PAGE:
Global warming has long been predicted to make the weather more extreme. Wouldn’t it be great if there were an official government index of extreme weather — of heat, drought, rainfall, and hurricanes — that would let us know if in fact the prediction had come true?
Well, such an index exists, the National Climatic Data Center’s Climate Extremes Index. As the figure shows, the most extreme year by far was 1998, and 2006 was the second most extreme year, followed closely by 2005. The fourteen least extreme years all predate 1981. The weather is becoming more extreme, as predicted.
Yet my guess is that you’ve never heard of the U.S. Climate Extremes Index, even though it was explicitly created to take a complicated subject (“multivariate and multidimensional climate changes in the United States“) and make it more easily understood by American citizens and policy makers.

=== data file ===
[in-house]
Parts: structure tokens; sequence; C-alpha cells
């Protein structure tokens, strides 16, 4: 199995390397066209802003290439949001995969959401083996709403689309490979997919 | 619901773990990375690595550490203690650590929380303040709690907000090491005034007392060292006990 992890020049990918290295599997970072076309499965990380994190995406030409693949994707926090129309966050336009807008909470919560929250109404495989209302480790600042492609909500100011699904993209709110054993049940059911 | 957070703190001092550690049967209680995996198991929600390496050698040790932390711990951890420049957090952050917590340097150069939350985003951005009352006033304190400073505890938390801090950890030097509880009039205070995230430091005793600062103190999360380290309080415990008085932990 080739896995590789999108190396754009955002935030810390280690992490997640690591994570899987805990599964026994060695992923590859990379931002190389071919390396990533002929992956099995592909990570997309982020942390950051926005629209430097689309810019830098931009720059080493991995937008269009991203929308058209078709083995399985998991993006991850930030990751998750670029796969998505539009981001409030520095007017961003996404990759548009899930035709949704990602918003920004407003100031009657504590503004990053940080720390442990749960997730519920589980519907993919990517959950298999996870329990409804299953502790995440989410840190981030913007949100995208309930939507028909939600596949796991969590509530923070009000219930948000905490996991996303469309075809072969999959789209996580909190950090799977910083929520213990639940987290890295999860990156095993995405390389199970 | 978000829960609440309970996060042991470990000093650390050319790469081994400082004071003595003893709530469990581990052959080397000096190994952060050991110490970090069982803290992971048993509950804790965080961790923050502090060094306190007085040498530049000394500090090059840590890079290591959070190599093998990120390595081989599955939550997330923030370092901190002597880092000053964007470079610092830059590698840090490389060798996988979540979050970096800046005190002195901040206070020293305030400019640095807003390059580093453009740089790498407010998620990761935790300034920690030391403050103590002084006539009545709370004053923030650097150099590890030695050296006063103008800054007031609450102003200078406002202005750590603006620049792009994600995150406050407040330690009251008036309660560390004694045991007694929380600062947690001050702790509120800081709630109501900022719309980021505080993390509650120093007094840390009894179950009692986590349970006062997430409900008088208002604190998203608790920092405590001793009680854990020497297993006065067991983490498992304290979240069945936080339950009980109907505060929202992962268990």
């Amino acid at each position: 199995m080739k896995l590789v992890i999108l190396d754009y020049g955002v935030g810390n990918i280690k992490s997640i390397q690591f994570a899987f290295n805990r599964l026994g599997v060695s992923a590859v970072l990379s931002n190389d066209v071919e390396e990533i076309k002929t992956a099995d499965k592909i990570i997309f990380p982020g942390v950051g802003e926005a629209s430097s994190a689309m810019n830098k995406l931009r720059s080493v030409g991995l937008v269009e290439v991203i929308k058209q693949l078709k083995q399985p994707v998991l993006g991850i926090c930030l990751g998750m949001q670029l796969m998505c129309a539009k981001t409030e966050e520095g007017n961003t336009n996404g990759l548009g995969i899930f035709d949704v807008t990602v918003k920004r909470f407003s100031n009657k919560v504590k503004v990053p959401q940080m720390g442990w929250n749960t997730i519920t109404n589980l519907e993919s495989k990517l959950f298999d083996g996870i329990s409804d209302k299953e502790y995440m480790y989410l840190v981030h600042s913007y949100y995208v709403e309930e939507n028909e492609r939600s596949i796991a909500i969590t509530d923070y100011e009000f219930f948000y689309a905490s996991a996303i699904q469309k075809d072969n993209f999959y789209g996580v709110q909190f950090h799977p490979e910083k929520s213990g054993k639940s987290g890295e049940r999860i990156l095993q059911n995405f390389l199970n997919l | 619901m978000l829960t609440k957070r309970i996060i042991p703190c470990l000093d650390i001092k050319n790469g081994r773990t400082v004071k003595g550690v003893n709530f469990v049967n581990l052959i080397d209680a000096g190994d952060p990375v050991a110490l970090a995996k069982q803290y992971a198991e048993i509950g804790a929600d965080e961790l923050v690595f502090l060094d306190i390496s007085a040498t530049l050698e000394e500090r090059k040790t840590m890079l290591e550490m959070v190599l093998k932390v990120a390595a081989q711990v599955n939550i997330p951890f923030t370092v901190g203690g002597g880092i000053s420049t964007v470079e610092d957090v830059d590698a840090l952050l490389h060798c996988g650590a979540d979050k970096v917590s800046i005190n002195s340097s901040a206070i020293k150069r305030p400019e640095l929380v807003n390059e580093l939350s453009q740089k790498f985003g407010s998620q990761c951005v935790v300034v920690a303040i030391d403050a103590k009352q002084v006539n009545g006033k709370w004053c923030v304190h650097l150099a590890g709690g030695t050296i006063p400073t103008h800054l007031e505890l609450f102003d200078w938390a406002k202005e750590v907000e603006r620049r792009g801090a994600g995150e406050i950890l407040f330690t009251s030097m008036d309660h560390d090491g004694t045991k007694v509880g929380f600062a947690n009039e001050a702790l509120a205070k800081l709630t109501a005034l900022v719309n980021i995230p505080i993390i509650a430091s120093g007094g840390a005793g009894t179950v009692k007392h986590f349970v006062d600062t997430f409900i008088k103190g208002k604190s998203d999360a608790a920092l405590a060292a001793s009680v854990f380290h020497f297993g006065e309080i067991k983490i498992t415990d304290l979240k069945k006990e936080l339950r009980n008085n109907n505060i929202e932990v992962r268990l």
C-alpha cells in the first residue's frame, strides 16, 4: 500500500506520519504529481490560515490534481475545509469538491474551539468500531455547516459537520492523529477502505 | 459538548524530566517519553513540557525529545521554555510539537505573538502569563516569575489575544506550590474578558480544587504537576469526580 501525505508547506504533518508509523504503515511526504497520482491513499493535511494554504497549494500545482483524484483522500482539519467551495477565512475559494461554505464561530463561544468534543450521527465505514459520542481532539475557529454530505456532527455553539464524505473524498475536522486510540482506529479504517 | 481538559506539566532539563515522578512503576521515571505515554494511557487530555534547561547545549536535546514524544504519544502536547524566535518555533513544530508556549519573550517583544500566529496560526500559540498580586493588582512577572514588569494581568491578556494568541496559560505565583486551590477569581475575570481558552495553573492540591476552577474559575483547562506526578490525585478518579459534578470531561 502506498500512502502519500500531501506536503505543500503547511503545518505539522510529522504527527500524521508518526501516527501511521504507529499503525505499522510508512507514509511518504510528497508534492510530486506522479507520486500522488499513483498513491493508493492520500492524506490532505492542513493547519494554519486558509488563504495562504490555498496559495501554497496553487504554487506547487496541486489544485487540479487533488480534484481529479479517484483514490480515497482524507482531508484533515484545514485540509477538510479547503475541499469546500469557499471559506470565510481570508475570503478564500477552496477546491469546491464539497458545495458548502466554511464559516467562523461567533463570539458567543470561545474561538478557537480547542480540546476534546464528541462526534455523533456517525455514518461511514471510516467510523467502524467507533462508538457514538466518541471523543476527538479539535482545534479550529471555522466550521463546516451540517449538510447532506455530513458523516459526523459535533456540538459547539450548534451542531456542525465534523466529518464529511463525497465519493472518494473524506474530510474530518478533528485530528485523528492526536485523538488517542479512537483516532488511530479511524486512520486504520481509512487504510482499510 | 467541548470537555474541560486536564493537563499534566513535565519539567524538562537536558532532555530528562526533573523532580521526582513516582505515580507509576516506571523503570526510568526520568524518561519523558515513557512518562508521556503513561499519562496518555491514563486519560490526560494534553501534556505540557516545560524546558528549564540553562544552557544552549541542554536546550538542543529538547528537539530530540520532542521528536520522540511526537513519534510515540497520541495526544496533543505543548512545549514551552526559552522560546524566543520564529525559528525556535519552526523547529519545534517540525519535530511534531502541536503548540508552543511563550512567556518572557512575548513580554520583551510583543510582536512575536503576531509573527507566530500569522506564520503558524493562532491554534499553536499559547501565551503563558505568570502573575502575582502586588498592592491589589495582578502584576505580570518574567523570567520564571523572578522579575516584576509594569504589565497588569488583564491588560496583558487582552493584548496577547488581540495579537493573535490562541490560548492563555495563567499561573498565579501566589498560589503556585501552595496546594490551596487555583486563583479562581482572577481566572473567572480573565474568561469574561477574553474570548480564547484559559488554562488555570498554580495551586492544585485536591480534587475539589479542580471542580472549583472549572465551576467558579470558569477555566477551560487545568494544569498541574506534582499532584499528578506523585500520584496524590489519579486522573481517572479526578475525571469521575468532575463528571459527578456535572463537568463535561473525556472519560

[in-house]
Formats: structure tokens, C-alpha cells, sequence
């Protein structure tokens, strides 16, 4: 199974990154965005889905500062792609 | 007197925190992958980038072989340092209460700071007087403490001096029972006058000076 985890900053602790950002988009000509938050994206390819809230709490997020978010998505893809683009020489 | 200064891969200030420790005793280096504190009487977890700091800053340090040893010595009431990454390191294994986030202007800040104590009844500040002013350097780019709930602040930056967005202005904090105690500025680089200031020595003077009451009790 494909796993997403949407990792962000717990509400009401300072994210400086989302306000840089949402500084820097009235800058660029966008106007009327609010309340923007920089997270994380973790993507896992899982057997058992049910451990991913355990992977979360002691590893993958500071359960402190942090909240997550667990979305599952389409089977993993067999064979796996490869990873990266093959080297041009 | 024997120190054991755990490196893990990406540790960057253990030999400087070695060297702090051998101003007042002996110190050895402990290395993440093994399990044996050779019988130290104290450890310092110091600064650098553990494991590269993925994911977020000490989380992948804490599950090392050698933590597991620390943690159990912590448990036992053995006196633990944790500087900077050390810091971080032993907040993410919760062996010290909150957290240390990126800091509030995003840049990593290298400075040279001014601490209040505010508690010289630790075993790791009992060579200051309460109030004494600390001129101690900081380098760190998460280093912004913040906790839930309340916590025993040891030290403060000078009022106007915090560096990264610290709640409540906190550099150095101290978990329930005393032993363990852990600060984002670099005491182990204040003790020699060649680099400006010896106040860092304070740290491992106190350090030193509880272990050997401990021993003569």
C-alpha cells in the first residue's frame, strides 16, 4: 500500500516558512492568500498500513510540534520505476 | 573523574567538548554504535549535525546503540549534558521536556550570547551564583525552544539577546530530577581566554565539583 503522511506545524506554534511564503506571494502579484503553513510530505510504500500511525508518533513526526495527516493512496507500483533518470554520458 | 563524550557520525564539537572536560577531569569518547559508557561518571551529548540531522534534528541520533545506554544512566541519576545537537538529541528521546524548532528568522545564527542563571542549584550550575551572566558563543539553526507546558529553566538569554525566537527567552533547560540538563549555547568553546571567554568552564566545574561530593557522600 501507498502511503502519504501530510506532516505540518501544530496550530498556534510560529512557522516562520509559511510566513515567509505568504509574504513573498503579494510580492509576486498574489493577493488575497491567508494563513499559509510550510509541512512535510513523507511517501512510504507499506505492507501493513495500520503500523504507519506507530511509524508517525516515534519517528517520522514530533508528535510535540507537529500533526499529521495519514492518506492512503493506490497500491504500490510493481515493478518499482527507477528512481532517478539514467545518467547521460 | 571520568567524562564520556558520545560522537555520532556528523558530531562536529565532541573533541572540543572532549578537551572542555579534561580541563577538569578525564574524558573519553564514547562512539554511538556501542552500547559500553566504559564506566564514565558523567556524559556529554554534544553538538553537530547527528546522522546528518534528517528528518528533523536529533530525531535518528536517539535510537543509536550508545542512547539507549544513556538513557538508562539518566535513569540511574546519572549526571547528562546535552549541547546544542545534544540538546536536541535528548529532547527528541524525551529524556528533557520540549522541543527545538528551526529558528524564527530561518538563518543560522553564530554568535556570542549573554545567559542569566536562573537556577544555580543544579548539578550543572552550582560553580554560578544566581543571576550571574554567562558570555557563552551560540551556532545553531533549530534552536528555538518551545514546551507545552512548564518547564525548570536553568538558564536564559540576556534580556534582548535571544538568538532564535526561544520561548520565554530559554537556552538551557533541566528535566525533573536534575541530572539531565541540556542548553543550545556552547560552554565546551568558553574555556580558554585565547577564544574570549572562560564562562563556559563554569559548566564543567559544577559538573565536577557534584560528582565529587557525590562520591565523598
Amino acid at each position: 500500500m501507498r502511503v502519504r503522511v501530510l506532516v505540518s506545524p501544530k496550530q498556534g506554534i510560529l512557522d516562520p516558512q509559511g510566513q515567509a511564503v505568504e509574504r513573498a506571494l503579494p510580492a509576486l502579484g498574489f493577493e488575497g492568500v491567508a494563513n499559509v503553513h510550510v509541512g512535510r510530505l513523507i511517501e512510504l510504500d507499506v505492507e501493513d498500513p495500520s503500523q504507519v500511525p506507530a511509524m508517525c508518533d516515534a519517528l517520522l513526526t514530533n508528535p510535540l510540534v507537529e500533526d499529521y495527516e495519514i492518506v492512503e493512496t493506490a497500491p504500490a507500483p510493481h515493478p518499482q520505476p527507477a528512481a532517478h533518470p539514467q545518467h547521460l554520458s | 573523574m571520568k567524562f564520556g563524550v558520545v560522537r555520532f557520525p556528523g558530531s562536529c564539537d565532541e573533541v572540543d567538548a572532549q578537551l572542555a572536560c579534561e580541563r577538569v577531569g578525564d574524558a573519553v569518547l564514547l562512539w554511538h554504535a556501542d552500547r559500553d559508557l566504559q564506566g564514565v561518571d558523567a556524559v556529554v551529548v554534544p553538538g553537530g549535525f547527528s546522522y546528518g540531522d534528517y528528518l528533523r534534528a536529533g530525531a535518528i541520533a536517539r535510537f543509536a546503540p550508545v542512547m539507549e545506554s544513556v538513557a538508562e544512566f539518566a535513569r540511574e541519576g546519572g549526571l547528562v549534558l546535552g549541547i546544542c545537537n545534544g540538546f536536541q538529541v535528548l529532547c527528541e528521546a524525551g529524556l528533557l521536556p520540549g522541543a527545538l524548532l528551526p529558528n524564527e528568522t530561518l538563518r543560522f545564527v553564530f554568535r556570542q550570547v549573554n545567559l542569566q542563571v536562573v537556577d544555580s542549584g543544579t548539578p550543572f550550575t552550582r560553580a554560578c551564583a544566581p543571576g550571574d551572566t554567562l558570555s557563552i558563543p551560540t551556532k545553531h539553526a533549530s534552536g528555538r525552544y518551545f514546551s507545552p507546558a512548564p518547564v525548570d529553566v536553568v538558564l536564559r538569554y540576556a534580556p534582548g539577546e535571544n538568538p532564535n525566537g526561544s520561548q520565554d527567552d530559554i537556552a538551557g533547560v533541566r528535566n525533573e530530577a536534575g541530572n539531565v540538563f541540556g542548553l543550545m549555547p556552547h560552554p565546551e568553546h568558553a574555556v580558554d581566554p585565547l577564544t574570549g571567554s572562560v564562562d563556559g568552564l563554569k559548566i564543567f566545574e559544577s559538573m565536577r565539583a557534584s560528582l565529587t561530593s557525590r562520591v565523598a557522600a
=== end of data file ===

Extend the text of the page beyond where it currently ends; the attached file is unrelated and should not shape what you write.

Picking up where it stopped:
I follow this subject of the connection between climate change and extreme weather very closely — and yet, until 2006, I had not seen a single mention of the Index in the media or even in a scientific paper since its original introduction more than a decade ago. Global warming may be a hot subject, and 2006 was the second most extreme year ever, but just try a Google News search of “Climate Extremes index.”
Story after story after story after story after story after story after story appear in the mainstream media with no link whatsoever between extreme weather and global warming, uncoupled from the man-made trend that will ultimately transform all our lives. The media must do a better job.